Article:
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Ted Ludwig on Common Ground

At the Afterthought


8 p.m., Afterthought. $5.

After more than eight months of playing a regular Thursday night gig at the Afterthought, the Ted Ludwig Jazz Trio will celebrate the release of their new album, “Common Ground,” with a special Thursday night concert. Led by seven-string guitar virtuoso Ludwig, the group also features Bill Huntington on bass and Brian Brown on drums. Both Huntington and Ludwig relocated to Little Rock from New Orleans after Katrina hit and Huntington still returns to the Crescent City regularly to play with big-name acts like Ellis Marsalis. Ludwig, who studied at University of New Orleans (he was the inaugural recipient of the ASCAP/Louis Armstrong Foundation scholarship) and under the legendary Hank Mackie, has himself become a highly sought-after guitar teacher. Ludwig's father, Ted Ludwig Sr., who plays alto sax, will sit in on the two-set concert. You can also catch Ludwig and Huntington during brunch every Sunday, from 11 a.m. to 2 p.m., next door, at Vieux Carre.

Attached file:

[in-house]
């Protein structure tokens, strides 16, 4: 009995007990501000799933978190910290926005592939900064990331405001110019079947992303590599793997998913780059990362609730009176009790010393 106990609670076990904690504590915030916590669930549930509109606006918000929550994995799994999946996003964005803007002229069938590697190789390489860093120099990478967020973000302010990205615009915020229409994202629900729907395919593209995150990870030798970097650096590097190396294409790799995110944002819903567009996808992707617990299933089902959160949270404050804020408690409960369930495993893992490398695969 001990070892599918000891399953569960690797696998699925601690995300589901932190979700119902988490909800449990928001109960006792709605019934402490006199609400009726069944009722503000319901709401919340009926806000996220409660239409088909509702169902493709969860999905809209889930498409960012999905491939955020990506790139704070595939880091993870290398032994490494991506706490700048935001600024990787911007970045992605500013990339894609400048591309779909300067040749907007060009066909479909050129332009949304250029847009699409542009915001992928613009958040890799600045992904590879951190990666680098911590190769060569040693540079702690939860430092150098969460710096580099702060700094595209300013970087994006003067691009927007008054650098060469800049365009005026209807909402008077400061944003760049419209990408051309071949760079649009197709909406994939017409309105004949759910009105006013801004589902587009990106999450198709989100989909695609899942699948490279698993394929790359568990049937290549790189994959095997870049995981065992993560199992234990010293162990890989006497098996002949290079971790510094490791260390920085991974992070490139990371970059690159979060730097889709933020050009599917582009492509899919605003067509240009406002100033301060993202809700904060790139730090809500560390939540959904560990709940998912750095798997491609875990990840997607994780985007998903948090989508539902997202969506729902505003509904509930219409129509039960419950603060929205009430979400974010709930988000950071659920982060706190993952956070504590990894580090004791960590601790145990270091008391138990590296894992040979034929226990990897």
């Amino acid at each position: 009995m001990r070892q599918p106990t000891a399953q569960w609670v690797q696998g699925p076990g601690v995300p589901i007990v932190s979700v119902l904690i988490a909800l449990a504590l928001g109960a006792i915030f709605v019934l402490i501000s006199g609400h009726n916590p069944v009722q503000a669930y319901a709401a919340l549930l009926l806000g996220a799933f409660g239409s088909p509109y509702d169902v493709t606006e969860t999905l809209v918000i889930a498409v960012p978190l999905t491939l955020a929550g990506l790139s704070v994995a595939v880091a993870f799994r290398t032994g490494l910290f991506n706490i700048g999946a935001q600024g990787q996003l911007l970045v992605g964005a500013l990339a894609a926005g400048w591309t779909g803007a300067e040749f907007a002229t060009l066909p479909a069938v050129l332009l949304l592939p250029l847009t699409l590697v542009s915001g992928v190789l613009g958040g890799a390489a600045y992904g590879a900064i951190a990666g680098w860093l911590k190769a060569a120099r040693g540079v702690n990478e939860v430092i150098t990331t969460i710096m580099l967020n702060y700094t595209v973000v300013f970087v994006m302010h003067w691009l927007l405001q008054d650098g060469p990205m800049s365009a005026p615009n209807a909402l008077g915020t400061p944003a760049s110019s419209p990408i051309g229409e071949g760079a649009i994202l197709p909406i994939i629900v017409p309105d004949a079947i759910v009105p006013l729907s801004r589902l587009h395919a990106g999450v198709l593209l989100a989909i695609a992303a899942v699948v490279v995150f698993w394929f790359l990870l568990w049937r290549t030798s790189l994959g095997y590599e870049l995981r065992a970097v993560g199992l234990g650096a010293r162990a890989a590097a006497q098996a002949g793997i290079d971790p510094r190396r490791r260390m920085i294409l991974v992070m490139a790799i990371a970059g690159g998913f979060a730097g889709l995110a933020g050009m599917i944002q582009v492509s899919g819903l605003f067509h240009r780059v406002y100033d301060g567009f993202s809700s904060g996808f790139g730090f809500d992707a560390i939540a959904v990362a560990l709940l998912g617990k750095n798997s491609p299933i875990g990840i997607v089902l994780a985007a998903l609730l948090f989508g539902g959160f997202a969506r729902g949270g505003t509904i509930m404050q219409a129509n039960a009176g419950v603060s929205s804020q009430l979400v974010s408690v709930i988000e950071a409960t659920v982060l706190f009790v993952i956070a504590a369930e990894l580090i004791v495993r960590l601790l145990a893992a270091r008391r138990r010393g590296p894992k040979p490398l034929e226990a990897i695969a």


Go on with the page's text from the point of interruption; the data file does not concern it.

9:30 p.m., Sticky Fingerz. $6.